The problem with using $1 in regexps

sub num_quotes {
$
[0] =~ /^(>+)/;
return length($1);
}

See the problem in the above subroutine? (It’s Perl, but the $1
problem applies to Ruby too.) The subroutine is meant to return the
number of ‘>’ marks at the beginning of a line. However, I
(mistakenly) wrote a regular expression that will fail to match if
there are no ‘>’ marks. If it fails to match, I end up returning the
length of an uninitialized variable. This slipped past my unit tests
since in the tests, $1 would always start out undefined. The simple
bug of using /^(>+)/ instead of /^(>*)/ took me a while to track down.

How would a good programmer avoid this situation? In Ruby, I prefer
the =~ and $1 regexp syntax (rather than the OO one) because it’s shorter
to write…

Well I’d do:

return length($1) if $_[0] =~ /^(>+)/;
return 0; # or whatever a failed result should be.

I don’t know what a “good programmer” would do :slight_smile:

Tom.

···

sub num_quotes {
$
[0] =~ /^(>+)/;
return length($1);
}

See the problem in the above subroutine? (It’s Perl, but the $1
problem applies to Ruby too.) The subroutine is meant to return the
number of ‘>’ marks at the beginning of a line. However, I
(mistakenly) wrote a regular expression that will fail to match if
there are no ‘>’ marks. If it fails to match, I end up returning the
length of an uninitialized variable. This slipped past my unit tests
since in the tests, $1 would always start out undefined. The simple
bug of using /^(>+)/ instead of /^(>*)/ took me a while to track down.

How would a good programmer avoid this situation? In Ruby, I prefer
the =~ and $1 regexp syntax (rather than the OO one) because it’s shorter
to write…


.^. .-------------------------------------------------------.
/V\ | Tom Gilbert, London, England | http://linuxbrit.co.uk |
/( )\ | Open Source/UNIX consultant | tom@linuxbrit.co.uk |
^^-^^ `-------------------------------------------------------’

sub num_quotes {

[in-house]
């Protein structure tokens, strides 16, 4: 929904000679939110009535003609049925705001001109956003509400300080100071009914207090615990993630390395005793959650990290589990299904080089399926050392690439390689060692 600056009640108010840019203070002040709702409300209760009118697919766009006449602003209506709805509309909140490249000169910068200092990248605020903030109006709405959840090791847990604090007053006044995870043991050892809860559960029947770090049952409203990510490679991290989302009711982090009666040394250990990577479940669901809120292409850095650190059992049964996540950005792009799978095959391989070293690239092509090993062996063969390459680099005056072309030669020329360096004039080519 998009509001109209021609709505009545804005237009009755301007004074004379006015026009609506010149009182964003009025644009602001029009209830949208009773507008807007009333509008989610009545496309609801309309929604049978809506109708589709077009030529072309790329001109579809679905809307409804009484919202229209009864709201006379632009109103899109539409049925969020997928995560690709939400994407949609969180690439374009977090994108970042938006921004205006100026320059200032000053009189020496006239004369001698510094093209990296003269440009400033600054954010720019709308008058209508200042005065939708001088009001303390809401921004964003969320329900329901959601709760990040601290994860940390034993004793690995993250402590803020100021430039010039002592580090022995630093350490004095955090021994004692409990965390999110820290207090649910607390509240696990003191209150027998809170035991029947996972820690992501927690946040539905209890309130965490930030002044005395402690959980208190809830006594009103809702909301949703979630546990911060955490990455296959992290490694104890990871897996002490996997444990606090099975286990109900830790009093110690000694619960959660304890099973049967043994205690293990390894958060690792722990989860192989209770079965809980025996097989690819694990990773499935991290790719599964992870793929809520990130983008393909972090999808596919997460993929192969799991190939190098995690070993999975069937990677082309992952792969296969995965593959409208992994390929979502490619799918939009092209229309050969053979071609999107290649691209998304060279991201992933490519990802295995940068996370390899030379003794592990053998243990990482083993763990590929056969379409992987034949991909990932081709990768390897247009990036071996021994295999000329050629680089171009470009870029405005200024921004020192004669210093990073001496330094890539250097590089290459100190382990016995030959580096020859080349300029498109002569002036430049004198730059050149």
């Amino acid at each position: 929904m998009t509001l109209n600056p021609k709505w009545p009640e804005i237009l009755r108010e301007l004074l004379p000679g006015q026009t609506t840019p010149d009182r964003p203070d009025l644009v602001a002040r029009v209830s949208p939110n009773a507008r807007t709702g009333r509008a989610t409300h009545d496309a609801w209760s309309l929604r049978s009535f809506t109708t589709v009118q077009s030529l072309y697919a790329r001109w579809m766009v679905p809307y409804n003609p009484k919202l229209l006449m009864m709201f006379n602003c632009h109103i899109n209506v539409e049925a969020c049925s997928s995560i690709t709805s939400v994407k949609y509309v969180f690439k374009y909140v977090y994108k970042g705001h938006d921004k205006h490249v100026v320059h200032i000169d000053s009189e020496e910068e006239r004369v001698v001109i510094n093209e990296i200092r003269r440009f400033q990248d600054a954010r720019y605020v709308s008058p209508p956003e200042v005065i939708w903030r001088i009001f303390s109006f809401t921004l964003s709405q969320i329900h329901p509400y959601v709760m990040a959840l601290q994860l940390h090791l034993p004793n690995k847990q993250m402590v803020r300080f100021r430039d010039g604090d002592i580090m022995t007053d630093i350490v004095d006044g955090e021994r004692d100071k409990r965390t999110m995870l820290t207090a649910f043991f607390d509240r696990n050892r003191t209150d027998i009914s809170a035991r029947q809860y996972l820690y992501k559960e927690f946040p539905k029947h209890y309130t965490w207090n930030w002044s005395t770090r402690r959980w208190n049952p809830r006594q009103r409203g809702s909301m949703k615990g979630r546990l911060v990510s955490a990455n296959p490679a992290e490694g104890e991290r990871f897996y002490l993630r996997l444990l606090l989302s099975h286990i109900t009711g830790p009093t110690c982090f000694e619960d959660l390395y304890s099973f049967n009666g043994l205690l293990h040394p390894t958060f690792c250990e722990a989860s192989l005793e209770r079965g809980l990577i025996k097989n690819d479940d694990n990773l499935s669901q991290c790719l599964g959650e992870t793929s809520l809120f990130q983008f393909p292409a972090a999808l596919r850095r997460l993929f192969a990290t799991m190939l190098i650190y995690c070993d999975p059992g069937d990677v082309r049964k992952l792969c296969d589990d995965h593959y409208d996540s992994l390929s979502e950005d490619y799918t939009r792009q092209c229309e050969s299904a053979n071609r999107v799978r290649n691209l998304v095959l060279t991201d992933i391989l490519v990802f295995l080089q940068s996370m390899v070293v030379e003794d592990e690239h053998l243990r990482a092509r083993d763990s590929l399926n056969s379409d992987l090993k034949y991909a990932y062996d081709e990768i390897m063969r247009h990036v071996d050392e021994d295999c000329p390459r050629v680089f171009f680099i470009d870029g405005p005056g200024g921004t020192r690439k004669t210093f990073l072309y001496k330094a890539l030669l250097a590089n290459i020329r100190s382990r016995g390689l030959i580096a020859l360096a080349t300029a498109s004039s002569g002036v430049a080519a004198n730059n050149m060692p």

$
[0] =~ /^(>+)/;
return length($1);
}
[snip]
length of an uninitialized variable. This slipped past my unit tests
since in the tests, $1 would always start out undefined. The simple
bug of using /^(>+)/ instead of /^(>*)/ took me a while to track down.

The advantage to the OO syntax is that a non-match would raise an error
when you tried to call MatchData#size, because you would be trying to send
’size’ to nil. Which ain’t happenin’.

One comment on the Perl, it will return 0 if no argument is passed at all.
Probably a situation where an error should be raised-- if you have -w on,
at least it will complain about the uninitialized variable in the regex.

How would a good programmer avoid this situation? In Ruby, I prefer
the =~ and $1 regexp syntax (rather than the OO one) because it’s
shorter to write…

The following Ruby code using standad OO is certainly shorter (but only
slightly more readable) than your Perl code for the same function (even if
you remove the “unnecessary” return and just end with length($1); ) and
would have helped you catch the bug in your regex right away. As an added
bonus, this sort of code is thread-safe.

def _num_quotes(x)
/^(>*)/.match(x)[1].size
end

Perl’s (and Ruby’s) $digits are globals. Good programmers avoid globals (or
at least that’s what they tell me ).